Will South Africa's Captive Lion Breeding Ban Disrupt Trophy Hunting?
What will South Africa's captive lion breeding ban mean for trophy hunting and other forms of wildlife tourism? | Iurii Ivashchenko/Pexels

Will South Africa’s Captive Lion Breeding Ban Disrupt Trophy Hunting?

South Africa's captive lion breeding ban could potentially disrupt related exploitation such as trophy hunting, wildlife tourism, and the lion bone trade.

South Africa is set to ban captive lion breeding.

Once adopted by the Department of Environment, Forestry, and Fisheries (DEFF), new legislation will make all captive lion breeding illegal in South Africa.

This will help to eliminate the so-called “snuggle scam” — tourists posing and interacting with young lions for photographs — as well as canned or captive trophy hunting.

According to Humane Society International (HSI), the decision is part of a range of recommendations recently announced by South Africa’s Minister of Environment, Forestry, and Fisheries, Barbara Creecy.

She also said that there will be an end to the commercial sale of all lion derivatives, which includes both hunting trophies and the body parts used in traditional medicines and folk remedies, such as bones.

“This is a massive celebration for South African lions,” said Dr. Audrey Delsink, wildlife director of HSI-Africa. “Lions will no longer have to suffer in horrid conditions for someone’s selfie, canned trophy, or have their body parts harvested for wines and powders.”

“Lack of awareness of the suffering behind every cub photo or pay-to-pet experience, is one of the biggest drivers of this industry,” she added.

The captive lion hunting industry has boomed in recent years. Currently, between 8,000 and 11,000 captive-bred lions are held at more than 260 lion farms nationwide.

An HSI analysis of trade data found that 4,176 lion trophies were exported from South Africa between 2014 and 2018. Approximately 18,500 trophy hunters visit the African continent each year to kill around 105,000 animals. HSI also notes that nearly 15,000 of these trophy hunters are from the U.S.

Will South Africa's Captive Lion Breeding Ban Disrupt Trophy Hunting?
Captive bred lions | Pexels

What is captive bred lion hunting?

Captive bred lion hunting involves the breeding, raising, and killing of lions for entertainment and status. It is comparable to international blood sports such as fox hunting, which has frequently made use of a “bagged” fox to ensure a kill. Canned hunting is popular (and controversial) for this reason, and involves the tracking of lions within relatively small, fenced-in enclosures.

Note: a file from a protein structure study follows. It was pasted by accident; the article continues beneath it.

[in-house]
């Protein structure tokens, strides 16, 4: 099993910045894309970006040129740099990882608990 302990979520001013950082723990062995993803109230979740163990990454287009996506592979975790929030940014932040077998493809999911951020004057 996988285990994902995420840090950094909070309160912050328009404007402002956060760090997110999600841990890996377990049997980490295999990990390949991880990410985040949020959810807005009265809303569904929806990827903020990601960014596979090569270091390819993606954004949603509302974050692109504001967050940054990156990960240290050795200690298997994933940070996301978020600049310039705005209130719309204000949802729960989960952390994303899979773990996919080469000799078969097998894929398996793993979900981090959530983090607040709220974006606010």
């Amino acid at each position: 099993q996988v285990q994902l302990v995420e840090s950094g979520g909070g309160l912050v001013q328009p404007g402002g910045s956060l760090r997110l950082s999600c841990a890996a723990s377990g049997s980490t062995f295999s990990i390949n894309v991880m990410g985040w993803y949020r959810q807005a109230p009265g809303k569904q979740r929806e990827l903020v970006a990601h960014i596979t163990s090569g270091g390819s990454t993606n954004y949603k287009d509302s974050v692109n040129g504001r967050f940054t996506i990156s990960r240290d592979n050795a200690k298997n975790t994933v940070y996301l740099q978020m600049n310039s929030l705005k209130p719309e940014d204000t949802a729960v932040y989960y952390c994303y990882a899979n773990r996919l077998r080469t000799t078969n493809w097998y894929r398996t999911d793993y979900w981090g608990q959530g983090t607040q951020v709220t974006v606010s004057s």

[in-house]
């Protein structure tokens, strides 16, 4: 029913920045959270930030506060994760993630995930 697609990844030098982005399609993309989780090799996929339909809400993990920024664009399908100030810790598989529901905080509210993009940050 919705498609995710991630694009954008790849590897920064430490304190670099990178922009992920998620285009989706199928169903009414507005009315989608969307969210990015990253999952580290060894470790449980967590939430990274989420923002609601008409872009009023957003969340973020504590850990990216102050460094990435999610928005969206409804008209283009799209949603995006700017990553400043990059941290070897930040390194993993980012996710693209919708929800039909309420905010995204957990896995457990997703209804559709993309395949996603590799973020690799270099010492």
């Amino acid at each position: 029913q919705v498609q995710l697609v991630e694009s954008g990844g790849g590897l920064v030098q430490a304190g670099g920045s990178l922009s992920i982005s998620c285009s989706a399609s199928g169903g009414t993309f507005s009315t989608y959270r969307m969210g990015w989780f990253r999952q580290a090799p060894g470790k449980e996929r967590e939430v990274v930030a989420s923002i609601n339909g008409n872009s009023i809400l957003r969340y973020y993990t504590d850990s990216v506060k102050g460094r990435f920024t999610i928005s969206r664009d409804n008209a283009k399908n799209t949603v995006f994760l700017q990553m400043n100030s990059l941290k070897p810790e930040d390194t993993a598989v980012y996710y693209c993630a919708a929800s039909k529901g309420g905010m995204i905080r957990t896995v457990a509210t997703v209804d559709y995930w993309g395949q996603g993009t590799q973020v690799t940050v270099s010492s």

According to HSI, lion cubs born on breeding farms can be separated from their mothers at just a few hours old, also known as “speed breeding.” 

These lions are typically kept in enclosures for life, sometimes without appropriate food, and frequently without the ability to express natural behaviors. For example, lions are sociable animals and are the only cats that choose to live in groups or “prides” in the wild. Depriving them of this fundamental need has a hugely detrimental effect on their wellbeing.

The cubs themselves are raised by hand, sometimes by international volunteers who falsely believe they are helping support orphaned animals. While still young, they are used as visitor attractions and wildlife tourism.

Once adults, the same lions are hunted for sport and trophies, or simply slaughtered for their body parts. The international trade of bones from wild lions is prohibited, but up until now the exporting of bones harvested from captively bred animals has been legal.

How would a captive lion ban impact wild animals?

Craig Packer, a zoologist and ecologist well-known for his work with lions, told LIVEKINDLY that banning captive lion breeding could potentially negatively impact the wild lion population.

“The captive breeding industry has created a market for lion bones that simply didn’t exist 10-20 years ago,” he said. “As long as the captive industry continued, the spillover demand for lion bones from wild populations appeared to be limited to a few sites in Mozambique and Zimbabwe.”

“The concern now is that shutting off the supply of captive lion bones will significantly increase demand for bones from wild lions,” continued Packer. “It remains to be seen if these fears are justified, but wildlife managers would be wise to take extra precautions to protect their lions in the coming years.”

The decision to implement new legislation follows a Ministerial High Level Advisory Panel review of South Africa’s existing policies and practices concerning the handling, breeding, hunting, and trade of elephants, rhinoceros, leopards, and lions. Four of the “big five” species most valued by trophy hunters, along with buffalo.

While all of the big five are threatened, their conservation statuses vary. The African lion is currently listed as vulnerable on the International Union for the Conservation of Nature (IUCN) Red List of Threatened Species, and their population continues to decrease.

According to the World Wildlife Fund (WWF), the number of African lions has fallen by 40 percent over the last three generations. Three-quarters of the current population is in decline, and there are just 20,000 animals left in the wild.

Experts have also emphasized that threats such as poaching, the changing environment, human-wildlife conflict, and climate change, present more danger to lions than trophy hunting.